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Recovering backpacker, Cornwallite at heart, political enthusiast, catalyst, writer, husband, father, community volunteer, unabashedly proud Canadian. Every hyperlink connects to something related directly or thematically to that which is highlighted.

Friday 21 February 2014

Open Government: The Peaceable Revolution

I'm doing a presentation about this on Sunday.  It'll be the first time I've presented to a group this way in years.  It may be recorded; wish me luck! 

Open Government: The Peaceable Revolution


Before we can talk about what Open Government is, we need to have a bit of clarity on how government works. 

In front of you is a sheet labeled “About Government.”  I want you to harken back to your high school civics classes and see how many of these questions you can answer:

-          Who is Canada’s Government accountable to?
o   Parliament – not the Canadian people
-          According to our Constitution, who is Canada’s Government?         
o   The Queen, acting on the advice of her Privy Council
-          What powers does our Constitution grant Cabinet?
o   None. Cabinet isn’t even mentioned in our Constitution
-          Who elects Canada’s Prime Minister?
o   Nobody.  In fact, the Prime Minister doesn’t even need to be an elected official
-          What responsibility does the Prime Minister’s Office have to the Canadian public?
o   None. They are just the support staff of the Prime Minster of the Crown in the Queen’s Government

If you had some trouble with these questions, don’t feel bad – you’re not alone.

In 2008, Canada faced a Parliamentary Crisis; the Opposition Parties in the House of Commons took issue with the content of a fiscal update presented to Parliament by Prime Minister Stephen Harper’s Governing conservative Party.

An agreement was made between the Leaders of the various Opposition Parties to vote down the update, triggering a federal election.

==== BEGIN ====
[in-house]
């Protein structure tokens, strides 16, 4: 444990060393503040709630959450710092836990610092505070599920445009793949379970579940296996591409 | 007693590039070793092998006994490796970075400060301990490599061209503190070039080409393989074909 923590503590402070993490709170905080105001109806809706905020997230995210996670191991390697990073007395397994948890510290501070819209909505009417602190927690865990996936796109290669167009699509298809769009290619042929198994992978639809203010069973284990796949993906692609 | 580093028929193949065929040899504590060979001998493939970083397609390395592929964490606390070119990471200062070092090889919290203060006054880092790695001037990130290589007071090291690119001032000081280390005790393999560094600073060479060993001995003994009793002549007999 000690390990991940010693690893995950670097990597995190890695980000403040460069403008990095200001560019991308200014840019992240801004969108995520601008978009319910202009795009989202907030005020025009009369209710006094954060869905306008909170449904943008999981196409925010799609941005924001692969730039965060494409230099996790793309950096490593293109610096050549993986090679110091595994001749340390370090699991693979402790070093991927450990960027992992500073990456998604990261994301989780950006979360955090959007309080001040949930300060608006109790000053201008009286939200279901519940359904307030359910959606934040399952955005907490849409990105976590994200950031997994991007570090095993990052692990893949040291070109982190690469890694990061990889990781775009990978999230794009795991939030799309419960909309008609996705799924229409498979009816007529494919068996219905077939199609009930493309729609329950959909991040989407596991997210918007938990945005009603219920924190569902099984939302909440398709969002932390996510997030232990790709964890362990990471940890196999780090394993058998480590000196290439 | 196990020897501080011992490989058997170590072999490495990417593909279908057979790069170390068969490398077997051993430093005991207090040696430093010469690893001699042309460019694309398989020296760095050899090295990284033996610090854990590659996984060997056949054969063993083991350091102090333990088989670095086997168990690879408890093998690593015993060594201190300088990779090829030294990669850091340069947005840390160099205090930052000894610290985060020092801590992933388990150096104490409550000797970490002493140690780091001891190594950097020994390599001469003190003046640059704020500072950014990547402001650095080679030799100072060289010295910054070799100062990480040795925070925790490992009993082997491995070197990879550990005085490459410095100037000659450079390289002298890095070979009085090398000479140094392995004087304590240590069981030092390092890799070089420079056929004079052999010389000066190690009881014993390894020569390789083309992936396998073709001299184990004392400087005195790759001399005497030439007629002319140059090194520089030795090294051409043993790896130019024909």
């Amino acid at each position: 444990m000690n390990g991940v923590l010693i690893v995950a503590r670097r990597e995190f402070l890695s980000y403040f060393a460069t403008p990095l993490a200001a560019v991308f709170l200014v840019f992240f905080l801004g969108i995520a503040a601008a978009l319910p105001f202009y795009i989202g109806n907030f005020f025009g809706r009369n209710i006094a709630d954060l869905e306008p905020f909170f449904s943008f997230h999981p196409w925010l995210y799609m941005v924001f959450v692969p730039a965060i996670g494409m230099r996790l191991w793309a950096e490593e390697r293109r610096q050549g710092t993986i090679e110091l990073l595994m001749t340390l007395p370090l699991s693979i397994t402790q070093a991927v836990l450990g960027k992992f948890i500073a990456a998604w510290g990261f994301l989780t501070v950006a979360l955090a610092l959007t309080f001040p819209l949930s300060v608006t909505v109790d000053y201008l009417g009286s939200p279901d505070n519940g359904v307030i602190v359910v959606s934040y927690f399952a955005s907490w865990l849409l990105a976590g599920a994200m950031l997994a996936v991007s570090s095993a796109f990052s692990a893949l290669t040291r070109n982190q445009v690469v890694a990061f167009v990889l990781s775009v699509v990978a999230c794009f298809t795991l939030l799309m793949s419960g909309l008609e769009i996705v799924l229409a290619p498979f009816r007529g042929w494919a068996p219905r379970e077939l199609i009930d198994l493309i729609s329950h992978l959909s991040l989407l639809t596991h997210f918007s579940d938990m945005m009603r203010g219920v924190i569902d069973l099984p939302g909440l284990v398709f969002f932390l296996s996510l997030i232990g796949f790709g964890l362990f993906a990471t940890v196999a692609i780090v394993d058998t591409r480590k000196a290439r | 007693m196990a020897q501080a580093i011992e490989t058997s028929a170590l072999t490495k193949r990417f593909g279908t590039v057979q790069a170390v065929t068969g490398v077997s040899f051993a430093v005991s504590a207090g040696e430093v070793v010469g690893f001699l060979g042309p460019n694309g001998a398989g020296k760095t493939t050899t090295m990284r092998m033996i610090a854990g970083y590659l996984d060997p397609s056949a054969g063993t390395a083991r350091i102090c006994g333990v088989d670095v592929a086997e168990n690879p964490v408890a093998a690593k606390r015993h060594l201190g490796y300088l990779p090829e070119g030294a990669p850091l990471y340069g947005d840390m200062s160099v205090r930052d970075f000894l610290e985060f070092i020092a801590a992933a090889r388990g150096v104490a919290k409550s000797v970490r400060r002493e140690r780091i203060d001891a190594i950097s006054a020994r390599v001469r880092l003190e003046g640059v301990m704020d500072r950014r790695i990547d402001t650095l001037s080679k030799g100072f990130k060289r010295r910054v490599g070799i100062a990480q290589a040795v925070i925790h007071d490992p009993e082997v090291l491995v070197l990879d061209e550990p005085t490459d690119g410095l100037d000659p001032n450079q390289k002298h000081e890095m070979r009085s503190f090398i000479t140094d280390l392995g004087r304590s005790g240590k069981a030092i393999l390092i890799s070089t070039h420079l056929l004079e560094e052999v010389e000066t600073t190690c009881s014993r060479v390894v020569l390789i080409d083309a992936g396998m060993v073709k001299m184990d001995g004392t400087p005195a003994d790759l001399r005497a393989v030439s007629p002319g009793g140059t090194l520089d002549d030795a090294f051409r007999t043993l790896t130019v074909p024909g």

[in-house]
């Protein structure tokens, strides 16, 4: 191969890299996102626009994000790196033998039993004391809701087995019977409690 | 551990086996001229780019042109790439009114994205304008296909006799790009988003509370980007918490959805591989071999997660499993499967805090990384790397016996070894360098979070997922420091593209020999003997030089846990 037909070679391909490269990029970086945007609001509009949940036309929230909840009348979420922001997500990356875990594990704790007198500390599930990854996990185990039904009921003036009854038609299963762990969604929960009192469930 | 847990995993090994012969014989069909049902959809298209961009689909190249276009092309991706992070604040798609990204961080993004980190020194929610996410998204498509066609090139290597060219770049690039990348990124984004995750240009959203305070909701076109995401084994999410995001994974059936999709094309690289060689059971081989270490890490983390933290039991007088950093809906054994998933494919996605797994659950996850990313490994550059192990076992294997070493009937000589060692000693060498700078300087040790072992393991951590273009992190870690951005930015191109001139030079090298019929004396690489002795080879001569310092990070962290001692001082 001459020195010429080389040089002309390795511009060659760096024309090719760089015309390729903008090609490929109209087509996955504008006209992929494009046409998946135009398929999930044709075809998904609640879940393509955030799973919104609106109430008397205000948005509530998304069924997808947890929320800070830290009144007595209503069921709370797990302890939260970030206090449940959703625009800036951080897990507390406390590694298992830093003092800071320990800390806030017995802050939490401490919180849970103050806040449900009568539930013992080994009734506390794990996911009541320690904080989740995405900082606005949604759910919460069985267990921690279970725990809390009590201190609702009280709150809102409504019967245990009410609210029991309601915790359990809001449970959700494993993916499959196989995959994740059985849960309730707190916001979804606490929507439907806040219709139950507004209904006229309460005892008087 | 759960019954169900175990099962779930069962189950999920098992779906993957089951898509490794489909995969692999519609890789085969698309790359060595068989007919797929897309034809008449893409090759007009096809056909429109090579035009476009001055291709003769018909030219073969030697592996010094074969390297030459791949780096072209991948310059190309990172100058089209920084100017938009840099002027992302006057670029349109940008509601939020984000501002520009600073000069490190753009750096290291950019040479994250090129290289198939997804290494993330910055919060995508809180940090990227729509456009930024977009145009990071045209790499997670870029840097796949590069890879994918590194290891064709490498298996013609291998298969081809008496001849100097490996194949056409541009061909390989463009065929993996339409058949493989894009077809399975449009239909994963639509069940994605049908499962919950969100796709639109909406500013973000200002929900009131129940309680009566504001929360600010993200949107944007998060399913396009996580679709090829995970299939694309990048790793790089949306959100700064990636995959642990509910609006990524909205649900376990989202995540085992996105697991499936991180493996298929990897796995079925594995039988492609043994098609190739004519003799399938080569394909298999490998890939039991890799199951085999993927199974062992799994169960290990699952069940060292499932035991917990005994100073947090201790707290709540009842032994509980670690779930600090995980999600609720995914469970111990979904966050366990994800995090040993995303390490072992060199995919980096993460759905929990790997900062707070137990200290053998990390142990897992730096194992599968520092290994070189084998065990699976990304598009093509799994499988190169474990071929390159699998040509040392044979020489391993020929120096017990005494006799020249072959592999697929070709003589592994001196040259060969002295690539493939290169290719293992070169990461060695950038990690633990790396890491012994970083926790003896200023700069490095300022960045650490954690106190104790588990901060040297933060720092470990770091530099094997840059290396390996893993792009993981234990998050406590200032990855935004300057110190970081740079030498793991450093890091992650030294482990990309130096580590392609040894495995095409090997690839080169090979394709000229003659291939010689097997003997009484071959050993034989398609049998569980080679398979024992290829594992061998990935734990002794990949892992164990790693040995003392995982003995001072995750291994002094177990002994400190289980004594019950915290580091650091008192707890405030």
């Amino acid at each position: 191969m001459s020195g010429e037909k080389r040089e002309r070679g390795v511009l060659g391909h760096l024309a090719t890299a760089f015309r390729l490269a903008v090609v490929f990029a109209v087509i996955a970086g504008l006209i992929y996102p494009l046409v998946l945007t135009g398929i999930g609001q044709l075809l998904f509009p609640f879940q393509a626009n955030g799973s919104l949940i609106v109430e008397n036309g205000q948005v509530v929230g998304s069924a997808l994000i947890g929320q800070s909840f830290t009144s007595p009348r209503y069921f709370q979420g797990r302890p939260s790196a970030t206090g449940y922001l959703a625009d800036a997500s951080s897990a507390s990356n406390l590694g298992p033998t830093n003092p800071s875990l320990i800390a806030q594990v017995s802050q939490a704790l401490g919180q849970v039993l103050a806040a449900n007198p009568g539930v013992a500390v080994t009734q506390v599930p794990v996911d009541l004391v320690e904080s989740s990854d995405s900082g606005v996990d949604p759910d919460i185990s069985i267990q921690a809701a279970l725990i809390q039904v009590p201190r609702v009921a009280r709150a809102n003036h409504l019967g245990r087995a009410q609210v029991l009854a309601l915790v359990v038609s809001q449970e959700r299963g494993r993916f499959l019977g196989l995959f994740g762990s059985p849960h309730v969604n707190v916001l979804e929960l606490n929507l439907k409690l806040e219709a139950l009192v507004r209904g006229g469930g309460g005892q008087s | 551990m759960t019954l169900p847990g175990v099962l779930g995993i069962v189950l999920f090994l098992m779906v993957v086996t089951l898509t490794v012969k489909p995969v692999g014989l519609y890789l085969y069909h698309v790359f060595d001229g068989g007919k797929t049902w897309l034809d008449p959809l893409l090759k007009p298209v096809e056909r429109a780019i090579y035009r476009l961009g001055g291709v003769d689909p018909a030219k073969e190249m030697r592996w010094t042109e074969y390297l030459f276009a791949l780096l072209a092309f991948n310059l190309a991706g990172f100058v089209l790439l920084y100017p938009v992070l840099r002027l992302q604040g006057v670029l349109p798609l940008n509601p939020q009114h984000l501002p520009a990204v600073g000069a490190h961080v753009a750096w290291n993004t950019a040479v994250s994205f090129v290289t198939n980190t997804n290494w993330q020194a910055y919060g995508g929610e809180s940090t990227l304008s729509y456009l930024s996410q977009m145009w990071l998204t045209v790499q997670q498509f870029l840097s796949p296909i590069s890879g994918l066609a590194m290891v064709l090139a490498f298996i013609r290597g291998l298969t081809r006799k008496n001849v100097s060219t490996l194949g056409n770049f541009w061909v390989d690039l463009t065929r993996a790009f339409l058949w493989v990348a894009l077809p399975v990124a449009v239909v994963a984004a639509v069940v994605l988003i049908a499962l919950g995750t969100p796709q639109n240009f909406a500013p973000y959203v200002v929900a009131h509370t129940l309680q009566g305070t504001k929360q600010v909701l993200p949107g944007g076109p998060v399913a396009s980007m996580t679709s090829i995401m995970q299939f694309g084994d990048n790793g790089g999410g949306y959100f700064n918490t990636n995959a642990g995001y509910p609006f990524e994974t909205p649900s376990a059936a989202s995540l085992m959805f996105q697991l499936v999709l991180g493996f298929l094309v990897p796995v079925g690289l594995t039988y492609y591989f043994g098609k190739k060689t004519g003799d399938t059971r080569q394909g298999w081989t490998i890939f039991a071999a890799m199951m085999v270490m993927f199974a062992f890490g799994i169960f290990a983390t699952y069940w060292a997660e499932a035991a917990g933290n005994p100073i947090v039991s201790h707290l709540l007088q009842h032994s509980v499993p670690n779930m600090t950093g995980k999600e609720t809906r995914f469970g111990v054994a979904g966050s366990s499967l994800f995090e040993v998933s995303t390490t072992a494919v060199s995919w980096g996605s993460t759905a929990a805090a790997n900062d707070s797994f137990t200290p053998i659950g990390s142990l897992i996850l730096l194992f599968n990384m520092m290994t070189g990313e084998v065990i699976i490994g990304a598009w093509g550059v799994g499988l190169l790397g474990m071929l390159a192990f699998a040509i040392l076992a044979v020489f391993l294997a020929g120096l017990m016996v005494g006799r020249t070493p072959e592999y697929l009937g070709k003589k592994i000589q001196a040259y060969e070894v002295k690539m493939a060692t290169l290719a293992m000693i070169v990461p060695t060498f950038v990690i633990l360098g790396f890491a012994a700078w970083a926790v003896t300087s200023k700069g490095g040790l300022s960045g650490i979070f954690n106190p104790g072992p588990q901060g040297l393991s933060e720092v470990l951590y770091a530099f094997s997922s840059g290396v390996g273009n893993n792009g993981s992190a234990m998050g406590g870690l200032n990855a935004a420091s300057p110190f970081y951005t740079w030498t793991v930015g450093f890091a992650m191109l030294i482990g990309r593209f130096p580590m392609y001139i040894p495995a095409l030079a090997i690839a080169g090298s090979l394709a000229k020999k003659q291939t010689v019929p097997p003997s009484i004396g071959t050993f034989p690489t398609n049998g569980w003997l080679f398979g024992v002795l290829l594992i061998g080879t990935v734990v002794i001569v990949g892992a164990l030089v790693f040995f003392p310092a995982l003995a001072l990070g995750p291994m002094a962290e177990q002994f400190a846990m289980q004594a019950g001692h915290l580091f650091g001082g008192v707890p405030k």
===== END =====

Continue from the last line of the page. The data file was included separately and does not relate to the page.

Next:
Instead of letting this happen, Harper went to the Governor General to request prorogation – essentially, to shut down the Legislature and hit the reset button, neutering the Opposition’s ability to bring down the Conservative Government.  Then-Conservative House Leader John Baird explained the tactic to avoid an election thusly:

“We’ll go over the heads of the members of Parliament; go over the heads, frankly, of the Governor General; go right to the Canadian people."

In short – Baird was suggesting that the Queen’s Government go over the heads of her own representative (the Governor General) and over the heads of the people to whom they are accountable (Parliament).  Not something I suggest you try at work yourself.

An Ancient Rite: From Absolute Monarchy to Responsible Government

“I’m the king.  That means I get what I want.”
-          Robert Baratheon, Game of Thrones

Canadians do not elect their government, nor is that government constitutionally answerable to Canadians.  It’s not even in our Constitution that what we think of as government (Prime Minister, Cabinet) have to be elected officials.

Canada is a Constitutional Monarchy whose basic governance model dates back to 1066 and the beginning of feudalism in Britain.

At that time, there was no notion of the commons, no concept of citizen engagement and ideas like transparency and accountability weren’t even thought of in abstract.  The Monarch’s rule was absolute; the role of Privy Council (of which Cabinet is a sub-committee) was to advise and provide administrative support – which is why we refer to Ministers of the Crown today.